The cheapest, most basic equipment requires no power to operate, but more powerful towers demand a power generator be placed adjacent to them to operate, and most towers require power in order to activate their unlockable special abilities. These abilities range from splitting the twin blaster into two independent laser cannons (facing two different directions) to reactivating a depleted shield for a precious few seconds.

Abilities are unlocked with space credits, the primary award from completing missions and directly proportionate to how many stars you achieve. I found it was much more useful to fully unlock each tower’s tech tree (each tower has three upgrades with the final being an overall passive boost) before moving too far down the list, as the biggest and baddest towers take up a ton of room and power, and are rarely able to fit on the larger but increasingly crowded ships.

space run towers

I was impressed to find that each mission gave you a different ship design. The beginning missions have a super tiny ship with only a handful of hexes with which to place the most basic towers, but by the end you’ve flown some truly monstrous designs (as well as some familiar ship layouts, one of which is straight-up the Millennium Falcon) capable of housing dozens of towers and lots of various configurations of lasers, missiles, shields, generators and thrusters. Each ship is like playing an entirely new map on a standard tower defense game, and while you lose the aspect of funneling enemies and creating mazes, having to adjust your weapons and monitor your shields and engines more than makes up for it.

A major challenge in each mission is transporting the cargo, which takes up real spaces on the ship and helps differentiate the different factions. Big Cargo has basic shipping crates but you gain the ability to build more of them (taking up more space on the ship) to try and get a bigger monetary reward at the end. Out Of This World’s alien crystals drain power from nearby structures, while VIP Travels’ human cargo must have their lofts facing out of the ship – exactly where you’d want those laser cannons to go (oh and they must be powered as well or they slowly die, stupid humans).

Each of the five factions has six missions, and each mission lasts roughly 10 minutes. The later missions will definitely cause several restarts, however. While I found the challenge level to be very well balanced as it ramped up in difficulty, the early game gets more and more critical, and it’s tricky to know the right build until you’ve seen what you’re up against.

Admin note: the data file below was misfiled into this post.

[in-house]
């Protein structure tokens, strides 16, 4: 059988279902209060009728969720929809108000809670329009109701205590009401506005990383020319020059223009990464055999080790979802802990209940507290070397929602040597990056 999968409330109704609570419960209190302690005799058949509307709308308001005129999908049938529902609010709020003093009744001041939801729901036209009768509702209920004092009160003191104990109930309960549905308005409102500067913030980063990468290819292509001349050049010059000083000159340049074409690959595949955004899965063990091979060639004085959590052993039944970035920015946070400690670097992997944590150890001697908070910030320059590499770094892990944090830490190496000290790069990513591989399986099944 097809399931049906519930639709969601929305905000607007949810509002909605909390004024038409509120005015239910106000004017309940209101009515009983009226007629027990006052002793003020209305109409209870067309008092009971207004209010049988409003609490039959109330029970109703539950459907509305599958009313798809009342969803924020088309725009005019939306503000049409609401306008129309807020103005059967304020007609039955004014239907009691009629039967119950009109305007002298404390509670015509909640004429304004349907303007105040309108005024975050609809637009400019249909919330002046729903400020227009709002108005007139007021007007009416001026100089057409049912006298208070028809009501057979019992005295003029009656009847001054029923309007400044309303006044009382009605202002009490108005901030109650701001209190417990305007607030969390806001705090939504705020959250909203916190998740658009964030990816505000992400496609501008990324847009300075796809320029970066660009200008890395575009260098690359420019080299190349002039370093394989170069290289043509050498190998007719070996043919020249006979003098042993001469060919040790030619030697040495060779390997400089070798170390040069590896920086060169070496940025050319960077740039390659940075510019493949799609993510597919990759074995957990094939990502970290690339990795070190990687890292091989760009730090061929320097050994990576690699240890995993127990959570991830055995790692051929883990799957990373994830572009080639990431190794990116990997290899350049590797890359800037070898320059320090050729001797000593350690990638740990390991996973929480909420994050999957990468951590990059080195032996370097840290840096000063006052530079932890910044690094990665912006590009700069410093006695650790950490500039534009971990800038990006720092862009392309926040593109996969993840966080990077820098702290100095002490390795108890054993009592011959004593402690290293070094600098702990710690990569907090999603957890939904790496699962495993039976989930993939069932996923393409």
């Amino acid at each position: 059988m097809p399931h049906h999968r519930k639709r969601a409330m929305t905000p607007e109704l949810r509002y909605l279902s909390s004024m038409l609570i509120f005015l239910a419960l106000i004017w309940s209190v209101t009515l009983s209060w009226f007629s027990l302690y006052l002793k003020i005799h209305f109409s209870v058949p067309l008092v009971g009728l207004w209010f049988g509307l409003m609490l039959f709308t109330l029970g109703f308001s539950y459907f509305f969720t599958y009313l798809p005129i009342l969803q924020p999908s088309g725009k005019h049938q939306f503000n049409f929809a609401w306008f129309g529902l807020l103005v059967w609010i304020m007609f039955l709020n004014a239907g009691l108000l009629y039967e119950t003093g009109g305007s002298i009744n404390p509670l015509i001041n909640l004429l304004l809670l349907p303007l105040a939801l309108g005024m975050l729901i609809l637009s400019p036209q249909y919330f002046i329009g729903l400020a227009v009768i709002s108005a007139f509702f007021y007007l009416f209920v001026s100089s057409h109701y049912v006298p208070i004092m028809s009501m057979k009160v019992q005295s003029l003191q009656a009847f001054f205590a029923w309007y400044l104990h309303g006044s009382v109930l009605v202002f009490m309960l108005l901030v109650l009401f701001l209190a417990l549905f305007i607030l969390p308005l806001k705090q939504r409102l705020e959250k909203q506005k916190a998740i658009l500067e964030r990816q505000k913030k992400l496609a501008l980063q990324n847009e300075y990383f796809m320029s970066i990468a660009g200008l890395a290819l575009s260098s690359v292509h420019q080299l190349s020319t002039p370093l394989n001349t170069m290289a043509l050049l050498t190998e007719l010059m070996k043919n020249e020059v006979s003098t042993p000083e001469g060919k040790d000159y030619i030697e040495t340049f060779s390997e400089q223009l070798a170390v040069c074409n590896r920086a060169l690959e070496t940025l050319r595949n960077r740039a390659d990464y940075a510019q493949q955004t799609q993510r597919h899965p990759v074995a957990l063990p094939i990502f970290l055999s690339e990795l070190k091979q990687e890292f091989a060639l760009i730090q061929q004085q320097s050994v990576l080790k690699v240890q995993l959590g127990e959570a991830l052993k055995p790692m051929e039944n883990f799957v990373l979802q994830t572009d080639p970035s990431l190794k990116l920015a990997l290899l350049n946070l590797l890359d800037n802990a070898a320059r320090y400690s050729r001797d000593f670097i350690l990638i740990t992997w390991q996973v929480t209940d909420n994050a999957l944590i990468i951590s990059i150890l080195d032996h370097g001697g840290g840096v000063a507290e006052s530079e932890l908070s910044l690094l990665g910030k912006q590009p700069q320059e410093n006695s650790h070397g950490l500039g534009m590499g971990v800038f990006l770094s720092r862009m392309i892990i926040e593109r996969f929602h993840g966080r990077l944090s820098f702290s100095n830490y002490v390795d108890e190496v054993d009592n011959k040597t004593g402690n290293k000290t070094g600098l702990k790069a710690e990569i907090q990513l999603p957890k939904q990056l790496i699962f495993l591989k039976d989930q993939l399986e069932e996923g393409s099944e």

space run asteroids

About a third of the missions contain boss battles by the recurring villainous pirates Brown Beard and Captain Black, who’s antics begin to wear thin by the sixth time they ask Buck to surrender his cargo and he once again refuses. They appear at the end of a mission, anchor themselves to Buck’s ship (which turns off all your thrusters, giving you a major incentive to kill them quickly) and begin to circle around unleashing hell. These fights are fun and suitably challenging as their ship rivals your own and contains the exact same towers you use. In fact most enemy ships apart from the small fighters use the same modular design and you can quickly identify if you’ll need the ion cannon to take out their shields or the Anti-Missile tower to shoot down a volley of enemy missiles.

Just completing all the missions for each campaign should last a good ten hours, and attempting to five star each mission will take you considerably longer. Still, I was a bit disappointed that there wasn’t more to do. Much of the appeal of the genre is the replayability and amount of content you can dive into. Defense Grid: The Awakening had multiple challenge scenarios for each mission, while Orcs Must Die 2 had the super long Endless survival modes. Space Run could’ve benefited a lot from new challenges or post-game scenarios, but as it stands provides a good amount of content, especially for the budget asking price.

space run brown beard


The appeal of constructing a spaceship on the fly and stressing about lasers and shields while defending against waves of enemies is incredibly fun, and the addition of abilities for each tower helps keep the action involved and exciting even if you’ve nothing left to build. While Space Run lacks additional challenge modes or post-game activities, the 30 missions provide plenty of fun and action, and very much worth the asking price.

A review copy of the game was provided by the publisher.